“The pandemic has revealed that the business model of high-end restaurants in France simply does not work without tourists,” said Joerg Zipprick, co-founder of the La Liste group, which ranks the best restaurants in the world.

“This is a relatively new development. That was it. . . a doctor or local manager would come to these places to celebrate a special occasion. Not anymore.”

Zipprick said that for top chefs, many of whom had spent the last year experimenting with take-out and meal kits, success hinged on their willingness to adapt.

A customer picks up his order at Baieta in Paris

Restaurant Baieta in Paris. Many great chefs have experimented with take-out and meal kits over the past year © Franck Fife / Getty

Diners won’t want difficult and experimental dishes upon their return, he predicted, but instead will want to eat good food at a good restaurant in the company of friends and family.

“No more technical stuff or food that requires a long explanation from the waiter on the fermentation process. People don’t want their meal to be a work of art, ”Zipprick said.

The last time French cuisine reinvented itself was in the 1970s when chefs like Paul Bocuse and the Troisgros brothers created new kitchen. The movement, less opulent and calorie-dense than the fine cuisine that preceded it, highlights fresh, quality ingredients and the service becomes less formal.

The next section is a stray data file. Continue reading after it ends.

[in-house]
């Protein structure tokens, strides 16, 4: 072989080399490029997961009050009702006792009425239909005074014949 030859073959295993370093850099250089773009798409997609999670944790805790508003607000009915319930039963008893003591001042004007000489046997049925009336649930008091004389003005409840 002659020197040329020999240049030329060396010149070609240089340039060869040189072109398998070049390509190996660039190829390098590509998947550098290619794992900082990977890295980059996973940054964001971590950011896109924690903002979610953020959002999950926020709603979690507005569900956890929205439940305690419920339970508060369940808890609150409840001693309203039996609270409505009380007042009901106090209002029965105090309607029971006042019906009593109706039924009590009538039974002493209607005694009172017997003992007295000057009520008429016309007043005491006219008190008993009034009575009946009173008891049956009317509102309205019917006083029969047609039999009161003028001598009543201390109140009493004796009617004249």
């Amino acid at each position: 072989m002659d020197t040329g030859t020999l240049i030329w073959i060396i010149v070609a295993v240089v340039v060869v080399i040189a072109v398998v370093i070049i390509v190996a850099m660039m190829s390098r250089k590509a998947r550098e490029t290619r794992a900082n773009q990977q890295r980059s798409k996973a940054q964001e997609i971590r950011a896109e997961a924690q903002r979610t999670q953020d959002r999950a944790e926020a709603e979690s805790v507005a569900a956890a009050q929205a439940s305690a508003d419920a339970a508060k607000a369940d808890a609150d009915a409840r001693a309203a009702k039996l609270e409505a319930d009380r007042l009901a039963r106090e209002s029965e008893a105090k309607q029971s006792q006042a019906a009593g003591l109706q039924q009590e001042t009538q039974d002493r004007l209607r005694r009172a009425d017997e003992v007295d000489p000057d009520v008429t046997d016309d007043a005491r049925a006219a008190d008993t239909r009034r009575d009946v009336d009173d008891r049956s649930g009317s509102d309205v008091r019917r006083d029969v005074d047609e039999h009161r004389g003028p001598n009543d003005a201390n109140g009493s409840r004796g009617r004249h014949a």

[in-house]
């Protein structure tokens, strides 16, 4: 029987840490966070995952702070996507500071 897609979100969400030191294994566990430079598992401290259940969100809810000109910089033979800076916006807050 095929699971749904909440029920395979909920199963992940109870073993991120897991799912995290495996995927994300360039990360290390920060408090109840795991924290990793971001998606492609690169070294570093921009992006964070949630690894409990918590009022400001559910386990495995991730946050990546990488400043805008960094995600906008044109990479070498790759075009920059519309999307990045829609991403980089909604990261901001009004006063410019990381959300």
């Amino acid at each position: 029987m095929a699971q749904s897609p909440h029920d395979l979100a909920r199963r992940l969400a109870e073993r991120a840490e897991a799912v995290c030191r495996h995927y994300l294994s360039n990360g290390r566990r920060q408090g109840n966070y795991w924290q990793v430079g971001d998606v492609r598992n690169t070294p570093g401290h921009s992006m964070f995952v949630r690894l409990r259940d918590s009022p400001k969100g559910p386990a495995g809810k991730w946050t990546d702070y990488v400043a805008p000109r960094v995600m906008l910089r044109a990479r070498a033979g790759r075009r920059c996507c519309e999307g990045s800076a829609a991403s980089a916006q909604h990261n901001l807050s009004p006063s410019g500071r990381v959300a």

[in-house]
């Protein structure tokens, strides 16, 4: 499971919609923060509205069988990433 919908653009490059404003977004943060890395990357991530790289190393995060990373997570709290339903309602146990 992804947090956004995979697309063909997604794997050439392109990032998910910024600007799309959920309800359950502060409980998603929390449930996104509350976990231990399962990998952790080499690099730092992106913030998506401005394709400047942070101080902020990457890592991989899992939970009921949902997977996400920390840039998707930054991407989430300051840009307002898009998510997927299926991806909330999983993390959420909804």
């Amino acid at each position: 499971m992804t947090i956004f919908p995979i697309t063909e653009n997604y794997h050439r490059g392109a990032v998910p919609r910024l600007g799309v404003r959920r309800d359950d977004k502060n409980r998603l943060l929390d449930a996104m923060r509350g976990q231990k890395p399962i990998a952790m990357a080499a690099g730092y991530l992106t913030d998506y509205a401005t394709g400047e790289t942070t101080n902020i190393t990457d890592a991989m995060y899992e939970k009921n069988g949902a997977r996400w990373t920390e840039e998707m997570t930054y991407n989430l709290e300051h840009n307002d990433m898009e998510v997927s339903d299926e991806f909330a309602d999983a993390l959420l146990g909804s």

Alléno believes that the best restaurants should aim to personalize experiences by discussing with customers beforehand about their dinner occasion, guests and their tastes.

This “concierge service” approach would allow better menu planning, improving the customer experience and the restaurant’s profitability.

“If I know I only have three people who will be eating lobster on any given night, I don’t need to order six pounds just in case,” he said. “It really makes a difference for the kitchen.

Others are even more radical. Daniel Humm’s three-star Eleven Madison Park in New York City will no longer serve meat and seafood when it reopens next month, as the Swiss chef seeks to show that sustainable and environmentally friendly eating can be compatible with luxury.

However, Eric Fréchon, the three-Michelin-starred chef at the Epicure restaurant at the five-star Le Bristol Paris, downplayed expectations for a radical change.

“Things will go back to how they were before,” said Fréchon, noting that the hotel’s restaurants had a significant local clientele. “People have missed the experience of high gastronomy for so long they will be eager to come back.

Fréchon said he would keep some innovations from the coronavirus era, including the € 1,390 “gastronomy and bed” package which is marketed as an overnight stay for locals that includes dinner in their suite or bedroom. hotel room.

“For New Years Eve we had 60 waiters coming and going in the rooms, it was really difficult,” he said. “But it allowed us to reach new customers who might not have dared to come to a three-star restaurant. Now we have to keep them.

Additional reporting by Domitille Alain in Paris